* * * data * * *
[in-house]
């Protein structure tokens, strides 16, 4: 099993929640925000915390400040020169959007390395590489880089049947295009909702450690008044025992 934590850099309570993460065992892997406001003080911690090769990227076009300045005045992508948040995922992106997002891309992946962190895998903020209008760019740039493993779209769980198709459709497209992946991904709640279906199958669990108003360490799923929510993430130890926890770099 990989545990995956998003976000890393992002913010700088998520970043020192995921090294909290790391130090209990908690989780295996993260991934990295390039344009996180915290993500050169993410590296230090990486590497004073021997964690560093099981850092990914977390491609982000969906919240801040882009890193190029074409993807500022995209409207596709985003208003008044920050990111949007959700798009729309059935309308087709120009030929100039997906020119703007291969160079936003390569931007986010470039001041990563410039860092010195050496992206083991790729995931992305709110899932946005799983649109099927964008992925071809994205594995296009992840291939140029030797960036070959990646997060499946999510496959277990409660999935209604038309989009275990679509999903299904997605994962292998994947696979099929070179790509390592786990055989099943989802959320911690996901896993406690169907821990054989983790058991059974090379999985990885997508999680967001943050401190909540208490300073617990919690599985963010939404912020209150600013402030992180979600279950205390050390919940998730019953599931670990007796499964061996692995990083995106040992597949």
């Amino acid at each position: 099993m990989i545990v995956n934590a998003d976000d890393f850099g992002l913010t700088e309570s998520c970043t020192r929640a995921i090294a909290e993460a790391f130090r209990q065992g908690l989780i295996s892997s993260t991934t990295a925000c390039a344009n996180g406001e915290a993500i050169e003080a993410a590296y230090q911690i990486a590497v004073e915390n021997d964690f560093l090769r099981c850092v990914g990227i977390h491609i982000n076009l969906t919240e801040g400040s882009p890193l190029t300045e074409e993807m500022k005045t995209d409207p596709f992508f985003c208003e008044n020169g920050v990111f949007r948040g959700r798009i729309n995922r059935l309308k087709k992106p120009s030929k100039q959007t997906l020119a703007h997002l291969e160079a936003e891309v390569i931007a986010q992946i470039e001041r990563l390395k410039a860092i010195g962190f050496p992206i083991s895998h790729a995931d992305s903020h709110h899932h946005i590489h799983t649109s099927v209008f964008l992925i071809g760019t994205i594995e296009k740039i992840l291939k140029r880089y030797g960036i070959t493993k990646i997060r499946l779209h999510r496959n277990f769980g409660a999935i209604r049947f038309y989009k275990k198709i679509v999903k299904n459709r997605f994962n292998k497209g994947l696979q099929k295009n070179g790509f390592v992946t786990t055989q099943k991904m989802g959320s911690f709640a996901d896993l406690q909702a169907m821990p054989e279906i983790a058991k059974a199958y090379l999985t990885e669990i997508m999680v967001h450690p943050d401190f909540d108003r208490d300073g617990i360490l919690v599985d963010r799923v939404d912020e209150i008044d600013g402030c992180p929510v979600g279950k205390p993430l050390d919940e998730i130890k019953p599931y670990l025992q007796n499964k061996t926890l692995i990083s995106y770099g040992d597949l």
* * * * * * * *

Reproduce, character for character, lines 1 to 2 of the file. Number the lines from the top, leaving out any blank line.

[in-house]
């Protein structure tokens, strides 16, 4: 099993929640925000915390400040020169959007390395590489880089049947295009909702450690008044025992 934590850099309570993460065992892997406001003080911690090769990227076009300045005045992508948040995922992106997002891309992946962190895998903020209008760019740039493993779209769980198709459709497209992946991904709640279906199958669990108003360490799923929510993430130890926890770099 990989545990995956998003976000890393992002913010700088998520970043020192995921090294909290790391130090209990908690989780295996993260991934990295390039344009996180915290993500050169993410590296230090990486590497004073021997964690560093099981850092990914977390491609982000969906919240801040882009890193190029074409993807500022995209409207596709985003208003008044920050990111949007959700798009729309059935309308087709120009030929100039997906020119703007291969160079936003390569931007986010470039001041990563410039860092010195050496992206083991790729995931992305709110899932946005799983649109099927964008992925071809994205594995296009992840291939140029030797960036070959990646997060499946999510496959277990409660999935209604038309989009275990679509999903299904997605994962292998994947696979099929070179790509390592786990055989099943989802959320911690996901896993406690169907821990054989983790058991059974090379999985990885997508999680967001943050401190909540208490300073617990919690599985963010939404912020209150600013402030992180979600279950205390050390919940998730019953599931670990007796499964061996692995990083995106040992597949």